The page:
I agree that wait times are generally inflated, but not always. Splash Mountain 60 min posted, 25 min actual) and Mickey & Minnie’s Runaway Railway (90 min posted,, 50 min actual) were the two most extreme I observed on a trip last week.
That said there were also some attractions like the carousel where I waited longer than the posted wait (posted at 20 min, actual was closer to 30 for me… way too long). There were also numerous attractions where the wait was only slightly inflated compared to my actual wait (7 Dwarfs, Space Mountain)
Our flight in from Detroit to Orlando was packed full with passengers last Sunday, Sept 27.
Pop Century has opened the Computer Pool.
Parking lot has cars from Florida, Georgia, Tennessee, the Carolinas.
All cast members have been very kind and sweet to us.
EPCOT was really nice Tuesday.
The Magic Kingdom was a bit crowded today. Some rides broke down for a while.
We saw what looked like some people being let into Fast Pass lanes for some long wait rides.
Cavalcades were adorable. So were the characters that serenaded us at closing.
FP+ lines (or in some cases, another form of modified line) are still being used for rider swap.
Tom long time fan of your writing, love your posts. I can only wonder what Thanksgiving week will be like! But I guess it’s always crazy during that time of year. Btw, what is that dessert in the last picture the cookie sandwich thing?
Double-Chocolate Peppermint Ice Cream Sandwich at Dino-Bite Treats in Animal Kingdom (it’s from last Christmas).
It’s all your fault Tom–you told the internet that September would be a good time to go and the internet listened (I’m being tongue in cheek here, hopefully obviously).
I do think Disney adding the Halloween treats and cavalcades is probably a factor, as that brings out locals wanting to see something new. I also think “remote learning” is a big deal too–parents feel less guilty pulling kids out of school when “school” is a pointless torture session for kids and parents alike. Plus, I expect people who cancelled vacations earlier in the year now find themselves needing to squeeze one in before year end if their employers, like mine, have “use it or lose it” policies.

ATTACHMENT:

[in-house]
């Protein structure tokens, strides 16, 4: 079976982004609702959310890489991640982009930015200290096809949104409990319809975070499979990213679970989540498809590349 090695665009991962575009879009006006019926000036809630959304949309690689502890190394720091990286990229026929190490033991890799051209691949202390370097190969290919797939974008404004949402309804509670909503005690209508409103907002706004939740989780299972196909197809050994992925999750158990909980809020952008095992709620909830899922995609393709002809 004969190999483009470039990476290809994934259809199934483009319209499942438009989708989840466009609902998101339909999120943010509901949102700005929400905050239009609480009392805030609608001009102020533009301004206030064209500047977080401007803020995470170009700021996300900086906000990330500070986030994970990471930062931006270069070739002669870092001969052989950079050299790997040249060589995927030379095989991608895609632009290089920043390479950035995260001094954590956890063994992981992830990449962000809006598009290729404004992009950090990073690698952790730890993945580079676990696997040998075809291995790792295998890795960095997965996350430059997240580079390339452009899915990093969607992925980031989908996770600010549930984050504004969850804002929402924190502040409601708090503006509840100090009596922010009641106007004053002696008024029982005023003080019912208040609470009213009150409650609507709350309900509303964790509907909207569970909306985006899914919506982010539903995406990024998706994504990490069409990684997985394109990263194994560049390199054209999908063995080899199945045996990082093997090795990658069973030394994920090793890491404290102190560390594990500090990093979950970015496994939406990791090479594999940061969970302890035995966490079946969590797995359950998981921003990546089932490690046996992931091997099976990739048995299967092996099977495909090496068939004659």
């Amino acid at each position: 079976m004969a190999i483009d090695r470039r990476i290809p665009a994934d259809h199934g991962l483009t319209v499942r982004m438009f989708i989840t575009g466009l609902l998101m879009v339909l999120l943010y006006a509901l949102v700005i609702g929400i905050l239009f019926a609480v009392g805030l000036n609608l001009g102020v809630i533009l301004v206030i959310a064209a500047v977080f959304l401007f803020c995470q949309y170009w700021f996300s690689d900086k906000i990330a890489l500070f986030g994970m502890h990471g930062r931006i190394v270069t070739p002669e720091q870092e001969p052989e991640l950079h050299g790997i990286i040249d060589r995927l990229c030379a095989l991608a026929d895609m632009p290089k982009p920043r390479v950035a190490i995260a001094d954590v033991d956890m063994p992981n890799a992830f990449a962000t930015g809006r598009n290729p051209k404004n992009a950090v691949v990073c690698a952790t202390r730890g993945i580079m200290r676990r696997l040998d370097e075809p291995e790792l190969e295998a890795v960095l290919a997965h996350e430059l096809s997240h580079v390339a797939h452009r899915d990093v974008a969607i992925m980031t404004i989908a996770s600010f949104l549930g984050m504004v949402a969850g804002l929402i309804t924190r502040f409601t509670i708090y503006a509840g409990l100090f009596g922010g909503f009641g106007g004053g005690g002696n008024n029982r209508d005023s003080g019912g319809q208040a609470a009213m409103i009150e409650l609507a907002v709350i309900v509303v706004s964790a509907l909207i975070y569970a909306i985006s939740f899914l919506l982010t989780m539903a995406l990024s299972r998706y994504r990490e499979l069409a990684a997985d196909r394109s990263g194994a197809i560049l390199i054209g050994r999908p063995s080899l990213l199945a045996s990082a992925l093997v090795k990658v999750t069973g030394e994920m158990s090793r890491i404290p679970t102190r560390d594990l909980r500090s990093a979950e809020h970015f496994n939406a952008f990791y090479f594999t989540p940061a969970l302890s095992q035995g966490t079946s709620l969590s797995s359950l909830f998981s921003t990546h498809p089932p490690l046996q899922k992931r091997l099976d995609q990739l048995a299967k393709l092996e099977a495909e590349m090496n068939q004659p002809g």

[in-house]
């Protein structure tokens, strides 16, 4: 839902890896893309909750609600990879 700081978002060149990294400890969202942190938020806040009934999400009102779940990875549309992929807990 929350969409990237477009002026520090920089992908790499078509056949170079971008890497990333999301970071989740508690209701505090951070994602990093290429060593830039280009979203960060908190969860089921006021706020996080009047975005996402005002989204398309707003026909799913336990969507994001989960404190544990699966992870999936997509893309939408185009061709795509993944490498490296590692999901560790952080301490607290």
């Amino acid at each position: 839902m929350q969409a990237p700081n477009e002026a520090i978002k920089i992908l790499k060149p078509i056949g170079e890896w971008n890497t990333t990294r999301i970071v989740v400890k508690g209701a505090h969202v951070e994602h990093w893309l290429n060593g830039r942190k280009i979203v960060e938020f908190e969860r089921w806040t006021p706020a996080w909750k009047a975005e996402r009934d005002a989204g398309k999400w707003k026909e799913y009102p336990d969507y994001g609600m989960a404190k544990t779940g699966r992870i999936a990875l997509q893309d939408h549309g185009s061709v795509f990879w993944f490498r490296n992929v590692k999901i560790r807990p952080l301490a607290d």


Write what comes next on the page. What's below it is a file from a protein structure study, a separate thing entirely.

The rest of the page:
We went in August, and while we love Disney, we did miss the dining and evening entertainment. That plus crowds made me come very close to backing down on plans for an October trip. In the end, we decided today we are still going in October since I do really need to use my vacation and want to get out of the cold somewhere warm and sunny, but this time we are splitting the trip between the parks and an airbnb on the beach, which we’ve never done before. We also will skip HS altogether and only go to parks on weekdays.
Now just praying a hurricane doesn’t come through while we are there because that would be so typically 2020…. *sigh*
“…this time we are splitting the trip between the parks and an airbnb on the beach, which we’ve never done before. We also will skip HS altogether and only go to parks on weekdays.”
Three smart decisions there, IMO.